In the third and final part of this little mini-series on the evolution of canines and their nutrition, let’s take a moment to review your dog’s eating schedule, how long they spend each day eating, and how this impacts their digestive system and overall wellbeing.
When Chateau Canine talks with clients about fasting their dogs, there a couple of pretty reliable thoughts that pop up straight away from the owners:
Firstly: How am I ever going to be able to handle my dog’s adorable little face staring up at me asking for food, ESPECIALLY when I know they are hungry?
This is entirely fair enough, and in our experience is the hardest part for parents to get their head around. Its very important to be clear here that we are NOT talking about starving your dog, we maintain the same amount nutritional value being consumed, the timeline that we give them the food however is adjusted slightly to allow the dog’s digestive system to rest for a while between some meals.
Secondly: What are the expected benefits of fasting?
There are many benefits, they can include:
- Fasting can boost health and longevity. Why do you get a “Food-Coma” when you have been filling your face at Thanksgiving or Christmas? Its because digesting food is hard work on the body, while it is digesting food, it struggles to do anything else like removing toxins, regeneration of cells and repair of damage. These fundamental health tasks need to be done on a regular basis, if there is no opportunity to get it done, then system will get backlogged and breakdown.
- Fasting can help the body to fight bacterial infections. Just about anyone who has had a sick dog before knows that when they are down, their appetite disappears. This is similar for humans and just about all animals on the planet. When down with a bug, the hunger alarm is turned off, so that all the body’s energy can be focused on targeting the bacterial infection. Studies from Yale University (Medzhitov, 2016) have shown that the old adage of “feed a cold, starve a fever” has truth to it.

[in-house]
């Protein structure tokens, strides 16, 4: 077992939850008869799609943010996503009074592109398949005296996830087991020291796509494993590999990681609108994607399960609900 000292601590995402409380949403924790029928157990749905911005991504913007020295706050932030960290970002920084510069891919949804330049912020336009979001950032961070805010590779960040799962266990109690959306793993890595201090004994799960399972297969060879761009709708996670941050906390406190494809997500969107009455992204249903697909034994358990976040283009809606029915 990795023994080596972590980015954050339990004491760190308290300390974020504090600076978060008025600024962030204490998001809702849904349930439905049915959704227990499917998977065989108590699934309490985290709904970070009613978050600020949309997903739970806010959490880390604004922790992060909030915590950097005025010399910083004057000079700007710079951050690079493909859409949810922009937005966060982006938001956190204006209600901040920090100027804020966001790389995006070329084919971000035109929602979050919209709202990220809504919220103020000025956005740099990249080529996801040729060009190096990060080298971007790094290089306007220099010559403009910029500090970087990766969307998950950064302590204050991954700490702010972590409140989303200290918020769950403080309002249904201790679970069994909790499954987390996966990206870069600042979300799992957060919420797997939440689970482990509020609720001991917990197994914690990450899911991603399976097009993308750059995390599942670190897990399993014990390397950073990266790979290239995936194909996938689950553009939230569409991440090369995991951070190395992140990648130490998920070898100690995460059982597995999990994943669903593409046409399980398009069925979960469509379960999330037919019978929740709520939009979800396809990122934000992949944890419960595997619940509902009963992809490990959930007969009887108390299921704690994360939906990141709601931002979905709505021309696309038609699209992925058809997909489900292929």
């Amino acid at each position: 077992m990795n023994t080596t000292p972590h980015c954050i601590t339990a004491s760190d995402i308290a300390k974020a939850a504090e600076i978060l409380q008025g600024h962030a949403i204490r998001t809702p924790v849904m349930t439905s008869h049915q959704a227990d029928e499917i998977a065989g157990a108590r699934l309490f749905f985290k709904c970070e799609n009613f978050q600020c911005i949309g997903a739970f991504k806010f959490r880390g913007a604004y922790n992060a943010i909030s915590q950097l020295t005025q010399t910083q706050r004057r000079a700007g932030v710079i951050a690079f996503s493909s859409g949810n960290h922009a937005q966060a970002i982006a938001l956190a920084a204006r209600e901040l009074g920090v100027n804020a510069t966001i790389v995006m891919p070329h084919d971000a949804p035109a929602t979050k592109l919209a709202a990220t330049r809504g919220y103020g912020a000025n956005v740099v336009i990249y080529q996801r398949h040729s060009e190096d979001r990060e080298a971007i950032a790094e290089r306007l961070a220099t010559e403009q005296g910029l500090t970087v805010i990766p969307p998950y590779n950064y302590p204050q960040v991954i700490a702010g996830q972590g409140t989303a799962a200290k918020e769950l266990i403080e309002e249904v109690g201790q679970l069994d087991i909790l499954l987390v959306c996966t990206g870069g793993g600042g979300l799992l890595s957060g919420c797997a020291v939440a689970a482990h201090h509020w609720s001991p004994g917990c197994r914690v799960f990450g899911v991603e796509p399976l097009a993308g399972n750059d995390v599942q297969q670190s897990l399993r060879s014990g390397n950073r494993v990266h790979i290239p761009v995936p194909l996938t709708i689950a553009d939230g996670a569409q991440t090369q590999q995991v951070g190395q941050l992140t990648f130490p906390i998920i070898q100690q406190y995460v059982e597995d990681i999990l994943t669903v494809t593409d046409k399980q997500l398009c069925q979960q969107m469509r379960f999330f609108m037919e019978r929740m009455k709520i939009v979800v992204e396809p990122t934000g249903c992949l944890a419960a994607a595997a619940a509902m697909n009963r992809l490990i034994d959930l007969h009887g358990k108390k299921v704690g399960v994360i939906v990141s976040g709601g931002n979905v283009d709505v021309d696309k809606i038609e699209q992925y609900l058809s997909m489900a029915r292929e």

- Improved fat burning and weight loss, improved mental clarity, lowered blood insulin levels, increased growth hormones, lowered blood cholesterol.
Thirdly: When should I NOT fast my dog?
This is definitely the right question to ask, you cannot go and fast your dog willy-nilly, it has to be appropriate for the situation and well planned. Situations of when to NOT fast your dog include:
- If they are a puppy still in growth phase. During growth phase, puppies are constantly in need of comprehensive nutritional resources to build the engine, that is why puppies can sometimes be eating more than adult dogs.
- If your dog has a viral infection. As mentioned above, we need the dog to be eating to help it’s engine fight off a cold, for example.
- Dogs with diabetes. Consult your vet for specific advice on how to proceed in this situation, we do not want to randomly be affecting their insulin levels without a clear plan.
- Your dog is pregnant/whelping. She has a heavy burden on her system from the puppies which needs comprehensive nutritional resources as well.
Fourthly: So, I think I would like to give this a try, how do I fast my dog?
There are two commonly used techniques. The first technique is to skip one day of food a week. On the day before the fast AND the day after the fast, you increase the food to compensate for the loss of nutrition on the day off. The second technique is called intermittent fasting (a lot of hooman doctors are recommending it now, so you may have heard of it). That is when we narrow the time in the day when the dog can eat. For example, if you have traditionally given your dog their meals at 7am and 7pm, then you would change this to having the two meals within a shorter period of time, for example within 6 hours. The remaining 18 hours of the day, the dog is then considered to be in a fasted state. Doing this 2-3 times a week is a great start, slowly getting your dog into a position where it is able to build up to the first technique mentioned above.
It is vital to note at this point in time that your dog should always have fresh water available to them, particularly while fasting!
So, let’s look at the information we have so far, including parts 1 and 2 and 3 of this series:
- Dogs have the right teeth for breaking down meat and raw bones
- Dogs don’t have the right saliva for processing grains, therefore we also can see the quick build-up of tartar on their teeth when excessive amounts of grains/starch is present.
- Dogs have a high amount of very acidic stomach acid ideal for processing meat and raw bones, but this acid does nothing with whole grains
- Dogs are a carnivore with omnivore abilities, meaning they can survive on carby/starchy foods, but thrive on carnivore diet
- Dogs are not meant to graze on food all day long, the evolutionary design of their bodies leans more towards a feast/famine approach to diet and nutrition
We have covered a fair bit of ground in these last 3 posts, if you have any questions at all about how to feed your dog, what to feed, when to feed and definitely WHAT NOT TO FEED, then our door is always open, hit us up on WeChat and will share all the knowledge and information we have for free. (WeChat ID: ChateauCanine)
Chateau Canine’s mission: Keeping your dog healthy, happy and safe in China!
Special Thanks to Jema for the voice contribution! Find her Youtube Channel: Mooncake English
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